Tag Archives: John Hawkes

Martha Marcy May Marlene

Things that start out seeming like a commune can actually end up more like a cult in the end. The movie starts at that end, with Martha (Elizabeth Olsen) running away from it, and being pursued, which is a good way to know for sure that it wasn’t ever a commune. She’s been gone for years so her sister Lucy (Sarah Paulson) and brother-in-law Ted (Hugh Dancy) are pretty surprised to get her call, but they welcome her into their home though she keeps her past whereabouts on the downlow.

Lucy and Ted have a very nice life and an idyllic home, but Martha can’t really relax. She wonders if she’s far enough away, if she’s safe. She’s haunted by flashbacks of the cult that kept her captive. And Lucy is still a little hurt that her sister was just out MV5BYTZkZmM4ZjYtOGM5Mi00YzllLTk4OTgtNTJlODhmMzIwY2NjXkEyXkFqcGdeQXVyMDQzMDYzOQ@@._V1_SY1000_CR0,0,1500,1000_AL_of contact for so long – she might have empathy if only she knew the truth. But the two sisters have only each other for family, and now they’re struggling to readjust to each other. And truthfully, Martha is a little frustrating with the tight lip thing.

John Hawkes plays the charismatic cult leader who rapes the girls but then writes them a lovely ballad the next morning. It’s an interesting role for him. I love John Hawkes, he’s so unassuming but he’s got this massive range. In this he straddles this character, dangling him between ordinary Joe and insidious monster. And of course it’s the monsters who look normal who are the most scary, aren’t they? That’s how they catch you.

Christopher Abbott, Julia Garner, and the wonderful Maria Dizzia round out the cult cast, giving it some flavour, because not everyone gets to be the tyrannical messiah.

Leaving is hard. Staying isn’t easy. Sometimes it seems impossible to do either/or. Director Sean Durkin creates a real psychological quagmire; it goes down relatively smoothly but leaves a drop in your stomach so you remember – yeah, now that was a movie.

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SXSW: Unlovable

Joy is on the brink of total disaster. After a failed suicide attempt, she finally admits that the disease she doesn’t 100% believe she has maybe needs to be treated: she’s a sex and love addict. So she joins a group and gets a sponsor. But restarting her life isn’t easy. She’s just lost her boyfriend and her job and her apartment. These are the kinds of circumstances that often lead her straight back into the arms of her addiction.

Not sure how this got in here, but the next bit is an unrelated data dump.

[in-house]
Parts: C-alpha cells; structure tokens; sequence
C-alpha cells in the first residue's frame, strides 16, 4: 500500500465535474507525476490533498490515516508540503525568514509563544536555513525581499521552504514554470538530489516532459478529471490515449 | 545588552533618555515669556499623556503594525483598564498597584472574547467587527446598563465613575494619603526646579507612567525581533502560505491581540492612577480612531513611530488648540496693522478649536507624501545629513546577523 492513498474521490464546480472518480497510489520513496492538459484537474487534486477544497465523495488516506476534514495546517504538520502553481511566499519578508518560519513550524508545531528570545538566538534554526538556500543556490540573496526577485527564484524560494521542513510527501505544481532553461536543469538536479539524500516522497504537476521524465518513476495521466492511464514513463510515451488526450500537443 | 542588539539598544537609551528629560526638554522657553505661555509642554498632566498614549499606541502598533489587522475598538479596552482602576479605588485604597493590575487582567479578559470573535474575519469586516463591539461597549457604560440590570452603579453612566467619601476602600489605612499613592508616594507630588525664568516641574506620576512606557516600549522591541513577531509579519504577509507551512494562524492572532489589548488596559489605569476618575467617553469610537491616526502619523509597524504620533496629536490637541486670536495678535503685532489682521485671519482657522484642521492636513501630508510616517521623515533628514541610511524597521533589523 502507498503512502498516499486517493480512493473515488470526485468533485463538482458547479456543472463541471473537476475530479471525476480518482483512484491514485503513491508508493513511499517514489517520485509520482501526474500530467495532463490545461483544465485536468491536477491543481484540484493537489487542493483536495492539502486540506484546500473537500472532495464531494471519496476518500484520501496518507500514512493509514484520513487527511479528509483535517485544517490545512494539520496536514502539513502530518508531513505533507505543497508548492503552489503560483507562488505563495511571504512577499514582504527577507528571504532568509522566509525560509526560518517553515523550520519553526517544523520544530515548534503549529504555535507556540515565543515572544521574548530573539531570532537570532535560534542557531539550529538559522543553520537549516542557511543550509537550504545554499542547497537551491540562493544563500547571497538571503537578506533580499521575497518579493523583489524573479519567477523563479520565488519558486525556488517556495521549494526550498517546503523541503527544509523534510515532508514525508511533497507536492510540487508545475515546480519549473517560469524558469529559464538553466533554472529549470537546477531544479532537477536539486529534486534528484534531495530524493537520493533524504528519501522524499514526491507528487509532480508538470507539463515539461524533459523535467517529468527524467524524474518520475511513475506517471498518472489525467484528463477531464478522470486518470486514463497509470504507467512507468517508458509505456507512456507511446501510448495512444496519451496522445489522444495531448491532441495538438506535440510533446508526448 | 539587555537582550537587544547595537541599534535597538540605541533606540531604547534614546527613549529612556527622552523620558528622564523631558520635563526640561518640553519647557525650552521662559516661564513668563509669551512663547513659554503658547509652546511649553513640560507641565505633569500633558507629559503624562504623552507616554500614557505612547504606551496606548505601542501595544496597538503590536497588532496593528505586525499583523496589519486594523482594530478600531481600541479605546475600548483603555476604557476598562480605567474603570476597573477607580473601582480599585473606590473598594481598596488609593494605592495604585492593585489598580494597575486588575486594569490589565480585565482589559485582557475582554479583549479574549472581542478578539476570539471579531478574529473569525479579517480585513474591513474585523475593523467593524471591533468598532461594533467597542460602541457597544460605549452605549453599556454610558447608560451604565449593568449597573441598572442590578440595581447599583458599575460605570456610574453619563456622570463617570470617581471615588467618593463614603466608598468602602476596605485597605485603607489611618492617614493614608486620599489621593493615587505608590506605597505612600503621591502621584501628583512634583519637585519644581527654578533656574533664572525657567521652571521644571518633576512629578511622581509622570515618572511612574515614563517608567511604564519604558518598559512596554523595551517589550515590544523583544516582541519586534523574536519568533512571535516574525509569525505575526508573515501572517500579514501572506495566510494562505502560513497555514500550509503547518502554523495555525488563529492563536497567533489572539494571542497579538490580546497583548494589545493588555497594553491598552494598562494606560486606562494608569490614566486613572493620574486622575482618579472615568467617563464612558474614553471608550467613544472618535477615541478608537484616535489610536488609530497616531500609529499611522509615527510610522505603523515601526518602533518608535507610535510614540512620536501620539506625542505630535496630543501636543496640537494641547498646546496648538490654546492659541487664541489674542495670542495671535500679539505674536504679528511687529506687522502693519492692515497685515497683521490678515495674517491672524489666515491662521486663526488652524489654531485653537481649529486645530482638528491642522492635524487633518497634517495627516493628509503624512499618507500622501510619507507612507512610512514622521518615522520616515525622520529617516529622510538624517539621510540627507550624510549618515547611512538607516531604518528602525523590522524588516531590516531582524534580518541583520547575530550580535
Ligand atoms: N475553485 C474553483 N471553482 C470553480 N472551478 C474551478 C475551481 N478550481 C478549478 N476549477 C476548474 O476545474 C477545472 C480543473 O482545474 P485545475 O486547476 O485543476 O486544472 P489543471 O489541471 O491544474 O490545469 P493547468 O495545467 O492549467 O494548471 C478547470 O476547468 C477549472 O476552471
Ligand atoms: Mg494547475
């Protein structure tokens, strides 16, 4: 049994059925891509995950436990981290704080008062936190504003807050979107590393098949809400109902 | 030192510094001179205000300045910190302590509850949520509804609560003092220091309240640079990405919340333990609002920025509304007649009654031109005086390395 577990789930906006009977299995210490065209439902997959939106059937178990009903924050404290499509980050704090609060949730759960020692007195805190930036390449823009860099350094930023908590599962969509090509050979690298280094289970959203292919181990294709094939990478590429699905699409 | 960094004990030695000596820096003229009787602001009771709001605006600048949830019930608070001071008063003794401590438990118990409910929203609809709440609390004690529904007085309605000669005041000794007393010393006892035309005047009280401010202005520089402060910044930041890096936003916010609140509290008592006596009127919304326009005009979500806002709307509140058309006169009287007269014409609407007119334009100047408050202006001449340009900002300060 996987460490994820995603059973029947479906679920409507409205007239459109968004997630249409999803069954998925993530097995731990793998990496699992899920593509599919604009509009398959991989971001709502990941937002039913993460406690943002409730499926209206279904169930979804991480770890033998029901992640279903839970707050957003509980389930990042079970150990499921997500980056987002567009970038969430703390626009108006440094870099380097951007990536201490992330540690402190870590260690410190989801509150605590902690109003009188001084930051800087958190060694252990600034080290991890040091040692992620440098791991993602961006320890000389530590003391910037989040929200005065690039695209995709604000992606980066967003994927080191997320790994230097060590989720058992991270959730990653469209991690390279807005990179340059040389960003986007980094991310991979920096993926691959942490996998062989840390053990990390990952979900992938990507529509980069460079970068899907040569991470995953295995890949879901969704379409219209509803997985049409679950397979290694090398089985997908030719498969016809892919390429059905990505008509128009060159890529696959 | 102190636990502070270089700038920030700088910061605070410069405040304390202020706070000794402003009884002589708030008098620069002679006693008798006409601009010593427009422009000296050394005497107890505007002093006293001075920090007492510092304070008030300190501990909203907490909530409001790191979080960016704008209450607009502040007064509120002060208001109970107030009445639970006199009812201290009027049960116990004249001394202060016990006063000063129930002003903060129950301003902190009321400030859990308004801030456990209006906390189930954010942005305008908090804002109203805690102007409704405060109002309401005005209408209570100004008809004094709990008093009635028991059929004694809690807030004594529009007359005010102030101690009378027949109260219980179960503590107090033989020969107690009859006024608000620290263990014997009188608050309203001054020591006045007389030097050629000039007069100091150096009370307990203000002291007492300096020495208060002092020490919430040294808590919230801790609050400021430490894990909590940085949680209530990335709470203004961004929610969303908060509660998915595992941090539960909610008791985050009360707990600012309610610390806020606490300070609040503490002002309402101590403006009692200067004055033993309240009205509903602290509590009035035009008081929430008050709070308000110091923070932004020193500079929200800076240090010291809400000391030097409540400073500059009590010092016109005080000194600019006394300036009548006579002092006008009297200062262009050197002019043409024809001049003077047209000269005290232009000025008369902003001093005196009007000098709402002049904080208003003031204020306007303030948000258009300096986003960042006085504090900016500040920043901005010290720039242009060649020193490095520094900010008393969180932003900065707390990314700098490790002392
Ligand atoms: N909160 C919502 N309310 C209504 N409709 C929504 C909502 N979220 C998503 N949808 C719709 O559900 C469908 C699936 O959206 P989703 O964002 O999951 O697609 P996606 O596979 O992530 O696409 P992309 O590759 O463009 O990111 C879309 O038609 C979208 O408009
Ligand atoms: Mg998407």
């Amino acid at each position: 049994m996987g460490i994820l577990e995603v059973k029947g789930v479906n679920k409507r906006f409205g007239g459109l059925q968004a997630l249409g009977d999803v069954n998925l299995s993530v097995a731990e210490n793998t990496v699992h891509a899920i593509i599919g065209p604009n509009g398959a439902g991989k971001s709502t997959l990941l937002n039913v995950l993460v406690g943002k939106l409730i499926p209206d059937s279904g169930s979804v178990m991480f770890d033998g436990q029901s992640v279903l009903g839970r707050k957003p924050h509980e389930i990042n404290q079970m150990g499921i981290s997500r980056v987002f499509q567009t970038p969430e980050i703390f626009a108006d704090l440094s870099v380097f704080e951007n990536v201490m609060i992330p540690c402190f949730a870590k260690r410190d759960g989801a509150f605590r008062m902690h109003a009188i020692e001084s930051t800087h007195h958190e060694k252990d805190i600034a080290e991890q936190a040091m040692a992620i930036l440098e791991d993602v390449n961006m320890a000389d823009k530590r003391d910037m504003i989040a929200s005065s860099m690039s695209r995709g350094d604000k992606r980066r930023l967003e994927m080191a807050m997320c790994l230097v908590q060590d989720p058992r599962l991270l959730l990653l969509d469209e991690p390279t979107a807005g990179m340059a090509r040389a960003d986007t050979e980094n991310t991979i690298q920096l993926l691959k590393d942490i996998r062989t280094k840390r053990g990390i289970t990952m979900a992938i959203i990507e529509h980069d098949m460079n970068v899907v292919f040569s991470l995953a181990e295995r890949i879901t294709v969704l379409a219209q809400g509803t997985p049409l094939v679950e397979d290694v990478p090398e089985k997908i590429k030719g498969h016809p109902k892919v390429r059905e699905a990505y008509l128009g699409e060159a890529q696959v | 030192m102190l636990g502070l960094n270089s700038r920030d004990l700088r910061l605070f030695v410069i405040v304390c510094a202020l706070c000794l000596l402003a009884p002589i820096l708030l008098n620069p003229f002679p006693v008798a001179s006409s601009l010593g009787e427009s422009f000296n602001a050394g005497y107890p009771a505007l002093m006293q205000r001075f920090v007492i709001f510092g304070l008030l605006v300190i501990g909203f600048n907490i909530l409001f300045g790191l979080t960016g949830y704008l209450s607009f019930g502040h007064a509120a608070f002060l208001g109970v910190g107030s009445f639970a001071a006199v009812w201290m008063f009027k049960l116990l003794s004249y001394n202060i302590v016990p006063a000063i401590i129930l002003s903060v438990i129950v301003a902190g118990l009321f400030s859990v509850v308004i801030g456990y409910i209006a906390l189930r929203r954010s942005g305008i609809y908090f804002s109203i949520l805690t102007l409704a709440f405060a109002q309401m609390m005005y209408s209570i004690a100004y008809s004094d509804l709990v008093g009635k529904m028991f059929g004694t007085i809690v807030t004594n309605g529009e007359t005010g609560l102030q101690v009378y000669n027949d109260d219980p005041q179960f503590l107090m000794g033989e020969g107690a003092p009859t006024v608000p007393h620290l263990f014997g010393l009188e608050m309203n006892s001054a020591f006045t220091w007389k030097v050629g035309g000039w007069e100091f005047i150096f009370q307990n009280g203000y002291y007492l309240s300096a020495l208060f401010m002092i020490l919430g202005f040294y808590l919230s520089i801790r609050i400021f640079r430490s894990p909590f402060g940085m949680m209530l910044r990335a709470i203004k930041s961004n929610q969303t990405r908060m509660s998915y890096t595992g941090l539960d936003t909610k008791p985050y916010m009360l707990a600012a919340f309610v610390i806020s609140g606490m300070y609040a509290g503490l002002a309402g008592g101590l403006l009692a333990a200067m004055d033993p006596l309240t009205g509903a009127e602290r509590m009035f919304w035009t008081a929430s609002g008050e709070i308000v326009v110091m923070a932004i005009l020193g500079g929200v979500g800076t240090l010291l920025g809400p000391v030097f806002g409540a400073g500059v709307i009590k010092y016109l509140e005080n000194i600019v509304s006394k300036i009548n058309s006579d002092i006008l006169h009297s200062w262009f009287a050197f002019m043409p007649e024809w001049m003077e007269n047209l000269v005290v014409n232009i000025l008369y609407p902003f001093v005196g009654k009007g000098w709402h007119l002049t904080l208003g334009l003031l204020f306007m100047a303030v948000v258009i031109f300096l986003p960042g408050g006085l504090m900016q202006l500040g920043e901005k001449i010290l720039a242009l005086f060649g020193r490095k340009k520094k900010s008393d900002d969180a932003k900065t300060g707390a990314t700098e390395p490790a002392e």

Luckily her new sponsor Maddie offers her her grandma’s guest house. “Just don’t bother the caretaker” she warns – so of course Joy’s first stop is to bother the grandmother’s caretaker, who is Maddie’s weird, reclusive brother, Jim.

Maddie (Melissa Leo) is of course a recovering sex and love addict herself and Jim (John Hawkes) has his own issues. [My issue is: with these actors both in their very late 50’s, how on earth do they have a living grandparent?] Throwing Joy, who is a bowl of mixed nuts what with her quirky, cheerful, suicidal, hopeless personality into the blender – well, it makes for a smoothie with a kick, that’s for sure.

Joy (Charlene deGuzman) suffers her share of ups and downs – lots of perogies and orgies – but for all the “love” and all the sex, she doesn’t really begin to understand true intimacy until she and Jim bond over music and start a friendship, and a band, not necessarily in that order.

Addiction is not a disease that is “cured” but one that is managed, very carefully, and with lots of effort. It’s sort of a relief to see a “nice girl” felled by addictions – truly, they don’t discriminate – and it’s good to see representation both good and bad on the big screen. Joy perhaps doesn’t look like she fits the common mold, but dig a little deeper and you’ll find the pain that she’s been hiding behind cat tshirts and loud prints for years. And support systems are key in maintaining a healthy life, but they don’t always come for where we’d expect. Each character in Unlovable has something to give, but also a reason for wanting to hold back.

At one point Maddie says “We get what we think we deserve” and I’ve said the same often myself. We let people treat us terribly when we think we’re worthless. Unlovable is about finding yourself lovable and worthy of love, and learning a way to give that love to yourself.

Three Billboards Outside Ebbing, Missouri

Holy hell.

Writer-director Martin McDonagh has almost certainly reached the peak of his film making career with this film. It doesn’t get much better than this.